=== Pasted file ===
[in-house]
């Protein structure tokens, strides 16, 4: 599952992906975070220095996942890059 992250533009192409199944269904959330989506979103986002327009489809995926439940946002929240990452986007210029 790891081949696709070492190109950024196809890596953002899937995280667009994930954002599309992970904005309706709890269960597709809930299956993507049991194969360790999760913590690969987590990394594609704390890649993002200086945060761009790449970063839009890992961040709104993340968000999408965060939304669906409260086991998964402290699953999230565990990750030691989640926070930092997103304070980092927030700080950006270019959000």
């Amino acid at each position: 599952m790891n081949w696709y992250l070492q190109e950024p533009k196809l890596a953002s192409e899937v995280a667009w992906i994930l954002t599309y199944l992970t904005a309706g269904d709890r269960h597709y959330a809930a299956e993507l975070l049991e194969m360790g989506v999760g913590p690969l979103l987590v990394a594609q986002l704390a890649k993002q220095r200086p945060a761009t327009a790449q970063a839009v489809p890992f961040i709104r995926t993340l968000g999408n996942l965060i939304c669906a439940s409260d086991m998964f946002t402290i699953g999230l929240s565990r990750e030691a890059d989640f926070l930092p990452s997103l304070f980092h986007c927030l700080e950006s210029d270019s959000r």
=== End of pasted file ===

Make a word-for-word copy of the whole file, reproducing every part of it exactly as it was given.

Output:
[in-house]
């Protein structure tokens, strides 16, 4: 599952992906975070220095996942890059 992250533009192409199944269904959330989506979103986002327009489809995926439940946002929240990452986007210029 790891081949696709070492190109950024196809890596953002899937995280667009994930954002599309992970904005309706709890269960597709809930299956993507049991194969360790999760913590690969987590990394594609704390890649993002200086945060761009790449970063839009890992961040709104993340968000999408965060939304669906409260086991998964402290699953999230565990990750030691989640926070930092997103304070980092927030700080950006270019959000």
């Amino acid at each position: 599952m790891n081949w696709y992250l070492q190109e950024p533009k196809l890596a953002s192409e899937v995280a667009w992906i994930l954002t599309y199944l992970t904005a309706g269904d709890r269960h597709y959330a809930a299956e993507l975070l049991e194969m360790g989506v999760g913590p690969l979103l987590v990394a594609q986002l704390a890649k993002q220095r200086p945060a761009t327009a790449q970063a839009v489809p890992f961040i709104r995926t993340l968000g999408n996942l965060i939304c669906a439940s409260d086991m998964f946002t402290i699953g999230l929240s565990r990750e030691a890059d989640f926070l930092p990452s997103l304070f980092h986007c927030l700080e950006s210029d270019s959000r």